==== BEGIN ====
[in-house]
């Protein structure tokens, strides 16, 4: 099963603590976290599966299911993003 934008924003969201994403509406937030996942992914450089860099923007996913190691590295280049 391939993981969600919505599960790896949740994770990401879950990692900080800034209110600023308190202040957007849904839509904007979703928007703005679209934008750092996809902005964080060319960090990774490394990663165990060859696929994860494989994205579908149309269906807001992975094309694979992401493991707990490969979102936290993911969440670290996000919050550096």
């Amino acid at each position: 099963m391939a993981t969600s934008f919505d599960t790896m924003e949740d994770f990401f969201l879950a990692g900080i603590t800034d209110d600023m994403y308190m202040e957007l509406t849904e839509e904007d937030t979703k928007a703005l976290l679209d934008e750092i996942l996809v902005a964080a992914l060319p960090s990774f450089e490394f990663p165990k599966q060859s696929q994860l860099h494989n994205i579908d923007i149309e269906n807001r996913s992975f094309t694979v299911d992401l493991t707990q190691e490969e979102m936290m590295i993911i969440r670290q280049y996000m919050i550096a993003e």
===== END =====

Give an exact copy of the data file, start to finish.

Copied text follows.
[in-house]
């Protein structure tokens, strides 16, 4: 099963603590976290599966299911993003 934008924003969201994403509406937030996942992914450089860099923007996913190691590295280049 391939993981969600919505599960790896949740994770990401879950990692900080800034209110600023308190202040957007849904839509904007979703928007703005679209934008750092996809902005964080060319960090990774490394990663165990060859696929994860494989994205579908149309269906807001992975094309694979992401493991707990490969979102936290993911969440670290996000919050550096």
């Amino acid at each position: 099963m391939a993981t969600s934008f919505d599960t790896m924003e949740d994770f990401f969201l879950a990692g900080i603590t800034d209110d600023m994403y308190m202040e957007l509406t849904e839509e904007d937030t979703k928007a703005l976290l679209d934008e750092i996942l996809v902005a964080a992914l060319p960090s990774f450089e490394f990663p165990k599966q060859s696929q994860l860099h494989n994205i579908d923007i149309e269906n807001r996913s992975f094309t694979v299911d992401l493991t707990q190691e490969e979102m936290m590295i993911i969440r670290q280049y996000m919050i550096a993003e």